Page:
When does clock start ticking on 0-percent card deal charges?

Opening Credits columnist Eric Sandberg
Erica Sandberg is a prominent personal finance authority and author of "Expecting Money: The Essential Financial Plan for New and Growing Families." She writes "Opening Credits," a weekly reader Q&A column about issues for people who are new to credit, for CreditCards.com.

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Question Dear Opening Credits,
If I get a credit card with a 0-percent APR for 12 months, make a purchase of $500 and then pay it back within a couple of months, then make another purchase a few months later, do I still have a year to pay it back or is the deal only a year from the time the card is activated? Another way to word it is, what if I activate a card with a 0-percent interest for a year on purchases, but don’t use it until 10 months after I activate it – do I still have a year to pay it back or do I only have two months to pay it back before accruing interest? – Justin

Answer

Dear Justin,
Great question! The credit card issuer doesn’t start the 12-month clock with your first charge. Depending on the terms of the card you opened, you either have 12 months of no interest from the date the card account is opened or 12 billing cycles (which begins with the first billing closing date). To make the most of the deal, it is best to pay for something you want to finance over time soon after you’ve been approved for the account.

For example, let’s say you get the new card and it comes with a $1,500 credit limit. You immediately charge a $1,000 television to the card. You could have either 12 billing cycles to repay that $1,000 without incurring interest ($83.33 a month) or 12 months from when the account was opened. If you don’t know or don’t remember exactly how the card’s 0-percent deal works, read the terms that come with the card or call customer service (the number is usually on the back of the card). Once you find out, just make sure your balance is $0 by that deadline.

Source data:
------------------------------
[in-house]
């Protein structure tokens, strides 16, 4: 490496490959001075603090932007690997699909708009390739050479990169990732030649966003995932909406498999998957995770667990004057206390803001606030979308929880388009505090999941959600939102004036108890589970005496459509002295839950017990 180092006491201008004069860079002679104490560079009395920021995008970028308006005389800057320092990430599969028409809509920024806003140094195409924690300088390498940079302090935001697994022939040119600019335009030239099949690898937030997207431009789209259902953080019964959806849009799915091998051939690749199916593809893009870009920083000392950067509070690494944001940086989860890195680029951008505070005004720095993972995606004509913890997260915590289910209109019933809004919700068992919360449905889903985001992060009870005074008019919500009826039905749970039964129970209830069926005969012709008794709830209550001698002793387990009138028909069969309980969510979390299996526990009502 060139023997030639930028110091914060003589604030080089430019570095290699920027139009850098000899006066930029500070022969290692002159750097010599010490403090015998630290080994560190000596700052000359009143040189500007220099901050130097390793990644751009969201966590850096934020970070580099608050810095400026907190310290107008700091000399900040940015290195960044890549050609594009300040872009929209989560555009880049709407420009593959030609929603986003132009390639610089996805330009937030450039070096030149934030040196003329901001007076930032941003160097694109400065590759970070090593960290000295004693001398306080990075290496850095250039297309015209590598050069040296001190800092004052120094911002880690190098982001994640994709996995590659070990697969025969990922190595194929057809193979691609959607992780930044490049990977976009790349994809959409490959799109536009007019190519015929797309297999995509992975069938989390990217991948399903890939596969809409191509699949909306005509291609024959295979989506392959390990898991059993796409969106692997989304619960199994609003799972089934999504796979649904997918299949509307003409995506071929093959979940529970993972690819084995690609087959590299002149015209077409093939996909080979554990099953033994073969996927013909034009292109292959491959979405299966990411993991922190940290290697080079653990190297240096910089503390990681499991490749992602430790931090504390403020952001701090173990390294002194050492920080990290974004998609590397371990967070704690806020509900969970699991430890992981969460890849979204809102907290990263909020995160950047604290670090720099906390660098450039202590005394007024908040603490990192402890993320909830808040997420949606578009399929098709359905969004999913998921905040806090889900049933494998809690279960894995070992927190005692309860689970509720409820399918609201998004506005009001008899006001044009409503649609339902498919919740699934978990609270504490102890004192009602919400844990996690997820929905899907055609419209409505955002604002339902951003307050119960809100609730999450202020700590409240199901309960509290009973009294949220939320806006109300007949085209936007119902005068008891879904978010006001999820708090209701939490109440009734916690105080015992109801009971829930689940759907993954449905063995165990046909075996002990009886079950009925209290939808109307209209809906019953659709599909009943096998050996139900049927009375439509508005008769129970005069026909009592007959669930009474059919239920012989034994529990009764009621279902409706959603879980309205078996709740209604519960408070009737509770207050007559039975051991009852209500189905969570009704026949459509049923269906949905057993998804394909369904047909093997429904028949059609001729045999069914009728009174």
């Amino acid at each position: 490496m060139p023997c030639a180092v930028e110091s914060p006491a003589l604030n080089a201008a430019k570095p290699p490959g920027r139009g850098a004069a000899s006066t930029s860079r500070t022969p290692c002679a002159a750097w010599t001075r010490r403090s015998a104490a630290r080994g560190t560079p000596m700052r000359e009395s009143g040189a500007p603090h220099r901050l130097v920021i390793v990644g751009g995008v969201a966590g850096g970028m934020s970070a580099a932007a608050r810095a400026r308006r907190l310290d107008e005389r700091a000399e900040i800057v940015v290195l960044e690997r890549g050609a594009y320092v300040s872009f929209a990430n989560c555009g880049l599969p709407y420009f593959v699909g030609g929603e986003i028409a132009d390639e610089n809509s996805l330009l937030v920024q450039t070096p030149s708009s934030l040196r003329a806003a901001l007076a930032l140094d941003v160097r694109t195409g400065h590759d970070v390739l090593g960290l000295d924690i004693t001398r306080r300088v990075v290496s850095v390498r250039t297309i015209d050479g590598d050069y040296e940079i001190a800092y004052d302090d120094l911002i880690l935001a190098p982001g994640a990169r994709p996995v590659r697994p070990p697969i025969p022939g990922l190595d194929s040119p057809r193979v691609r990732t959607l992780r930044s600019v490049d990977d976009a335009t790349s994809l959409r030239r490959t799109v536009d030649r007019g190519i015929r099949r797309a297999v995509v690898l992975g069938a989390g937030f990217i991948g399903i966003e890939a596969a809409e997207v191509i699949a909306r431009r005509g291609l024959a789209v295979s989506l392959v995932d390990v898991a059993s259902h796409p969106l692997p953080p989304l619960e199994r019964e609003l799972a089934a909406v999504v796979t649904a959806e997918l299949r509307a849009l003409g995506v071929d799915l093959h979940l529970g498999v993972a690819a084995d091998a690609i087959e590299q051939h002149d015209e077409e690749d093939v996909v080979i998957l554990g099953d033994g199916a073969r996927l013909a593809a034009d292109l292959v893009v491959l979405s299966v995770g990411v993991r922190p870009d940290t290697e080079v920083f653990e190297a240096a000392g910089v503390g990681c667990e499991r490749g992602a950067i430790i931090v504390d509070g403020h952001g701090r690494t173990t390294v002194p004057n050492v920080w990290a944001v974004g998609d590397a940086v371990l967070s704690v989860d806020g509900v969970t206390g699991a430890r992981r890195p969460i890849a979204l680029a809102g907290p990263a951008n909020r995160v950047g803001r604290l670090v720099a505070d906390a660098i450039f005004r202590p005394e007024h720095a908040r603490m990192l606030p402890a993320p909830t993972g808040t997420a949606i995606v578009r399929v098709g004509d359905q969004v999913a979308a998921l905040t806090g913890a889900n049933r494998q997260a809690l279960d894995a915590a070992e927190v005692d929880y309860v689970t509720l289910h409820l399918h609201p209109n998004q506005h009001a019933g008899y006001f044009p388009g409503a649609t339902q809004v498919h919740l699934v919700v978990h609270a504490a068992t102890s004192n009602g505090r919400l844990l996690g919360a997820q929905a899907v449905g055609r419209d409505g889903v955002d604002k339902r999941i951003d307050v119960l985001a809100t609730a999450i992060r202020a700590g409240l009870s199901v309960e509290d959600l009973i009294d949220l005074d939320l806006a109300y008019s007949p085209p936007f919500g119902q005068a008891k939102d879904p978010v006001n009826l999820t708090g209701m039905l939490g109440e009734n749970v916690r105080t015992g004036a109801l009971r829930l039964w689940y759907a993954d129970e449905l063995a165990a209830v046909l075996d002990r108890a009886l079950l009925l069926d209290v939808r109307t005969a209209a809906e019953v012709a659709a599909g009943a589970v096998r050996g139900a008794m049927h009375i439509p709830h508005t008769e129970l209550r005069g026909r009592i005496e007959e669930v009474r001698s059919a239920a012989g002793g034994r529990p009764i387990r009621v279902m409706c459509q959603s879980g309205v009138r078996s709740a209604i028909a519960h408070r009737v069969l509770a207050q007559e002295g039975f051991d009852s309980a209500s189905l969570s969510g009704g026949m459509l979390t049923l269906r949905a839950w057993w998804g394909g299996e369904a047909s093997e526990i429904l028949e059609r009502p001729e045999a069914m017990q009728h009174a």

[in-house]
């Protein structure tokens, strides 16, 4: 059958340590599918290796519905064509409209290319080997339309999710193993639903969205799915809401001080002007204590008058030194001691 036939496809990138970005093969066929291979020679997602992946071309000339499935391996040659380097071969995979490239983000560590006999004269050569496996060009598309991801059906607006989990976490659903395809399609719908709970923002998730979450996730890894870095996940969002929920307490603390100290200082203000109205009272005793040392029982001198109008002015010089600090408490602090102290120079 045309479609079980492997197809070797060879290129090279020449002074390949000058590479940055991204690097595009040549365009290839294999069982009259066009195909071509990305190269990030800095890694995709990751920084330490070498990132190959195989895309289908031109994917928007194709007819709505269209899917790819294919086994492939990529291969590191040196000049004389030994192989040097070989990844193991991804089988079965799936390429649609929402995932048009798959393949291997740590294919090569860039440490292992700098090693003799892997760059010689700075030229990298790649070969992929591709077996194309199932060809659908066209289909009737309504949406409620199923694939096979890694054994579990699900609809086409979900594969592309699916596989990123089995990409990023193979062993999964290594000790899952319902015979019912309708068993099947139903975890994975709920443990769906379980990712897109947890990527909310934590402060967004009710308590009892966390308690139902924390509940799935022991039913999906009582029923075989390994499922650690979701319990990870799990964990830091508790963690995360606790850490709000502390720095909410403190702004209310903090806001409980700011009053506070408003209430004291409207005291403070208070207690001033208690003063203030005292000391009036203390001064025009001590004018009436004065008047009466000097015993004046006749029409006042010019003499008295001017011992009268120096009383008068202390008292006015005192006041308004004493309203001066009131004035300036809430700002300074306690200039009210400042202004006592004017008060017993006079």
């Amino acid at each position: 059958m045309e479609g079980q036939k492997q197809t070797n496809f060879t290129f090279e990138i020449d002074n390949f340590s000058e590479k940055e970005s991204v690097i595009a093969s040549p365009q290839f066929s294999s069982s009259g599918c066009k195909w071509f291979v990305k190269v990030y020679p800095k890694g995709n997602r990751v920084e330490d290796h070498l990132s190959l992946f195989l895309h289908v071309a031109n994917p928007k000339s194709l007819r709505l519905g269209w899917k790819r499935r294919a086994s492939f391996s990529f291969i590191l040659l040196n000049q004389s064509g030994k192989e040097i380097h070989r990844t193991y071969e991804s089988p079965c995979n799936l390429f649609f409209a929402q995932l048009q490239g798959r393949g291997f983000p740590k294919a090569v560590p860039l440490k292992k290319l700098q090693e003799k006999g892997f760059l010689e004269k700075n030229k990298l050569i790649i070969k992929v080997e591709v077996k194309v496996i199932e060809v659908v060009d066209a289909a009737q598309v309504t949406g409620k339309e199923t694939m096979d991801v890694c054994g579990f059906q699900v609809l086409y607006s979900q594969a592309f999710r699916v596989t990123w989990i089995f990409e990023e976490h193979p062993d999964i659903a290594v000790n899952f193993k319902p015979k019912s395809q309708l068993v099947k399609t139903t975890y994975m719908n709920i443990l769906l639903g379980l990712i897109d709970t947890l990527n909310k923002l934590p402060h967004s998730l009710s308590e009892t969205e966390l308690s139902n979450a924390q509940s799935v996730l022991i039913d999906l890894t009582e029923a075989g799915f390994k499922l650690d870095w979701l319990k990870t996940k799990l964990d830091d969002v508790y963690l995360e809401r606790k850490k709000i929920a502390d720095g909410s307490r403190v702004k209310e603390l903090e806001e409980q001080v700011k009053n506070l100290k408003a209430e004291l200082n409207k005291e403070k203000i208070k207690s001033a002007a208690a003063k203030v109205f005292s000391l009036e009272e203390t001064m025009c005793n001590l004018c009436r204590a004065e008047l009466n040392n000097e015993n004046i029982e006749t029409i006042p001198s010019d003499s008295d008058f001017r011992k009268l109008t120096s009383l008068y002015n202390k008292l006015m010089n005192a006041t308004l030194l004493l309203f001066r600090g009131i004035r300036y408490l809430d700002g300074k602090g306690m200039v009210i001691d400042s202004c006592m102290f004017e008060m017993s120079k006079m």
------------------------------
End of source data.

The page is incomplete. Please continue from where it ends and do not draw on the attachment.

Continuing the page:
During that 0-percent interest promotional period, let’s say you also decide to get a new $500 TV cabinet three months later. You can add that to the card, too, but now you only have nine months or billing cycles left to repay the entire balance without incurring interest.

After the 12-month, interest-free promotional period expires, any balance remaining will start accruing interest. Once that happens, work fast to pay it off, and then treat any future credit card transactions as you would cash by charging only what you can afford to repay at the end of the month. Credit cards come with a grace period of about a month, so if you bring the balance to zero when the statement is due, you can continue to avoid paying interest on your purchases.

Of course, there may be occasions when you do choose to pay a charge over several months instead of all at once. Just know that the longer you drag out payments, the more you’ll end up paying in interest charges.

Just don’t get caught in the minimum payment trap. If you were to pay just what the credit card issuer requires to keep the account in good standing, it could take many years and cost you a bundle to repay a high balance. For example, let’s say you paid off your interest-free balances during the 0-interest promotional period, but then added another $1,000 balance later at the card’s regular APR, which we’ll say is 18 percent. It would take 62 months to pay off your debt and add $538.66 in interest charges if you only pay the minimum payment.

That’s why it is always best to pay more than minimum payment when paying over time and have a repayment plan in place to finance larger purchases before you put them on your card.

The same holds true for your new 0-percent card – if you pay only the minimum amount due listed on your card statement each month, you’re more than likely going to get hit with interest charges at the end of the 12-month period. It’s important to do your own math to figure out how much you need to pay each month to bring that balance to $0 after the promotional period expires.

See related: Oops! I bought something with my 0-percent balance transfer card, Don’t confuse introductory rate, deferred-interest deals

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Updated: 11-22-2017